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Status of Business Systems Modernization in DoD

DoD has requested $17.2 billion for its business systems environment and related IT infrastructure investments for fiscal year 2013. That represents close to half of total DoD IT spending.[1]  Business systems are composed of about 2,200 business major programs, which include 310 financial management, 724 human resource management, 580 logistics, 254 real property and installation and 287 weapon acquisition administration systems.

According to GAO business systems are overly complex and error prone. They are characterized by (1) little standardization across the department, (2) multiple systems performing the same tasks, (3) the same data stored in multiple systems, and (4) the need for data to be entered manually into multiple systems. [2]

In May 2001 GAO recommended that the Secretary of Defense establish the means for effectively developing a corporate, architecture-centric approach to investment control and decision making for successful systems modernization program. Congress has included provisions in the National Defense Authorization Act (NDAA) for Fiscal Year 2005 objectives such as (1) a business enterprise architecture (BEA) and a transition plan for implementing the architecture [3] , (2) identify systems information in its annual budget submission, (3) establish a systems investment approval and accountability structure along with an investment review process, and (4) certify and approve any business system program costing in excess of $1 million.

DOD’s business systems modernization is a high-risk area, while continuing as an enabler for other high-risk areas. For example, business systems continue as the entry points for access of malware into the DoD networks.

The Deputy Chief Management Officer (DCMO) is accountable for developing and maintaining a department-wide plan for business reform, manages modernization. The DCMO was appointed on October 17, 2008.

DOD lacks the governance mechanisms for implementing business systems modernization objectives:

1. The BEA had yet to be extended to the programs that constitute business missions.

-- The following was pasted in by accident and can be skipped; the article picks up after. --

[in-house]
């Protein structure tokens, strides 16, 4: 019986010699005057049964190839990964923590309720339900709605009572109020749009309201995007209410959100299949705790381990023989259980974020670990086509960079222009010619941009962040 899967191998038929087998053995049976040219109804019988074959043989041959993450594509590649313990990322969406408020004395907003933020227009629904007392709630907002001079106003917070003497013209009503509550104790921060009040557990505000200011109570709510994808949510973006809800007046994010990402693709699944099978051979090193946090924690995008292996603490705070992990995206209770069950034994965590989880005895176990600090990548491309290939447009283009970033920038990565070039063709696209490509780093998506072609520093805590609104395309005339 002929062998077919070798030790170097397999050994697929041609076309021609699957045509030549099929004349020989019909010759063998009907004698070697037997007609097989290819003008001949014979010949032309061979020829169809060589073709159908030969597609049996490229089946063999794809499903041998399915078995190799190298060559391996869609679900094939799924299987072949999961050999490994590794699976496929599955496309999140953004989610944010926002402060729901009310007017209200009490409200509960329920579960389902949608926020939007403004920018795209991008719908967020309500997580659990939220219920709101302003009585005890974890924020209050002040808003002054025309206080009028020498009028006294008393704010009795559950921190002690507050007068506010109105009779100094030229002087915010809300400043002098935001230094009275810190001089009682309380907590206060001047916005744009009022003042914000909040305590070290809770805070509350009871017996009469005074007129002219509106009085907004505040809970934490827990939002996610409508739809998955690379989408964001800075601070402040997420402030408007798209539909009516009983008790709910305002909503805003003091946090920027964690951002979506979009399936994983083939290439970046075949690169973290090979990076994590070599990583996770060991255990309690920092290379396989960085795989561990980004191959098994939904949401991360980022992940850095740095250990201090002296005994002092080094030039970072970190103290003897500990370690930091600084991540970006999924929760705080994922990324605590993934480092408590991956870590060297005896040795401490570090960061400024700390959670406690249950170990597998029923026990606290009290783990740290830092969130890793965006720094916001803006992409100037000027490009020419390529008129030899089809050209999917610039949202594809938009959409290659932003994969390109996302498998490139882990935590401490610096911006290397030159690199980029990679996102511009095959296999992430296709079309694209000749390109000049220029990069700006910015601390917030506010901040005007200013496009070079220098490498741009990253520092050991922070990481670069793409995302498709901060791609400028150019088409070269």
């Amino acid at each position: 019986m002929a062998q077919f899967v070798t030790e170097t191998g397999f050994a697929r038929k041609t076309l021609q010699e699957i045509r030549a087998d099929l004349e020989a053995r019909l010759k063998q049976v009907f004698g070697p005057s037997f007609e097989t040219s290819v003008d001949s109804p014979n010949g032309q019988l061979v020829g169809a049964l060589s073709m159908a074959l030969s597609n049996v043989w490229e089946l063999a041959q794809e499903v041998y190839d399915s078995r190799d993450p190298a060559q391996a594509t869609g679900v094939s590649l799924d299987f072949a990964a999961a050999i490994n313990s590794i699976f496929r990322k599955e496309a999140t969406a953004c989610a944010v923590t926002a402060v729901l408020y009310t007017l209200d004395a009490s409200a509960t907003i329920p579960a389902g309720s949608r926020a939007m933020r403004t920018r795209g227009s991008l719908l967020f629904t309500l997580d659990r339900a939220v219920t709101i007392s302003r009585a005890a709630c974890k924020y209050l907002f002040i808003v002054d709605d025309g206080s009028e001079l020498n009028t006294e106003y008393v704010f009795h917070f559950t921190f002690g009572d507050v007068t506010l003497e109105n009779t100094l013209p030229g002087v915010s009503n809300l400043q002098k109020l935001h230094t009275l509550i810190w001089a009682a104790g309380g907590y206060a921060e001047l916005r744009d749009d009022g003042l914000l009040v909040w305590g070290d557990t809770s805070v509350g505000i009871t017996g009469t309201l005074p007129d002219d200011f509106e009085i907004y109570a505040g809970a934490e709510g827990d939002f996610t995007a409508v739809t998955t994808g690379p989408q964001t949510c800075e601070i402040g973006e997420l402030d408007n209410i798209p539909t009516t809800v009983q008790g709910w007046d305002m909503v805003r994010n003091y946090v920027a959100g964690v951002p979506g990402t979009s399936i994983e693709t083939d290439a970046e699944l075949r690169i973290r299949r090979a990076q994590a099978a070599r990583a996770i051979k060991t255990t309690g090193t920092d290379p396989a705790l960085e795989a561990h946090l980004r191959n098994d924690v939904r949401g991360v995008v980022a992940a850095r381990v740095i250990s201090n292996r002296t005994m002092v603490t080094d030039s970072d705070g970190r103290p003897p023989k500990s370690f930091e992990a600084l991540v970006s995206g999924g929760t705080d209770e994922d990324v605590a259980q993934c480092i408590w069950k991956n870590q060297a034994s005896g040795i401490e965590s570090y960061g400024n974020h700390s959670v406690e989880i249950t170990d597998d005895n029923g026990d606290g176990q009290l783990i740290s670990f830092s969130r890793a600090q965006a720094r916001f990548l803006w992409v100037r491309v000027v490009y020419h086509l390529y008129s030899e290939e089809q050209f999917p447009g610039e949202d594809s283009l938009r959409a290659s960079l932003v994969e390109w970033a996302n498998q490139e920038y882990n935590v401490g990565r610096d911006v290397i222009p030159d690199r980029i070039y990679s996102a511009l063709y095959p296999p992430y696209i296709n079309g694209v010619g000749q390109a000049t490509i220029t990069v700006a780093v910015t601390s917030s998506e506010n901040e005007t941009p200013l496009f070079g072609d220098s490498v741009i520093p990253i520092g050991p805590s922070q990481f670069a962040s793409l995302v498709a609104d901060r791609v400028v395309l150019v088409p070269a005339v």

2. Budget submissions omitted key information about business system investments.
3. The supporting business system proposal data were of questionable reliability. The military departments have not defined policies and procedures related to project-level management.
4. Business system modernizations costing more than $1 million continued to be certified and approved, but not based on complete information.
5. Certification and approval decisions were approved even though prior reports had identified program weaknesses that remained unresolved.
6. Lacks the staff needed to perform business systems modernization responsibilities.  41 percent of DCMO positions were unfilled.

DoD’s progress in modernizing its business systems is limited by continued uncertainty about governance mechanism as well as questions about roles and responsibilities of key organizations and senior leadership positions.

Until DoD fully implements methods that address long-standing institutional modernization management controls, business systems modernization will remain a high-risk program and also an increasing major gap in assuring information security.

 [1] DOD’s unclassified systems not defined as national security systems. 
 [2] GAO-12-685, Governance Mechanisms for Implementing Management Controls Need to Be Improved.
 [3] An enterprise architecture, or modernization blueprint, provides a clear and comprehensive picture of an entity, whether it is an organization (e.g., federal department or agency) or a functional or mission area that cuts across more than one organization (e.g., financial management). This picture consists of snapshots of the enterprise’s current or “as-is” operational and technological environment and its target or “to-be” environment, and contains a capital investment road map for transitioning from the current to the target environment. 

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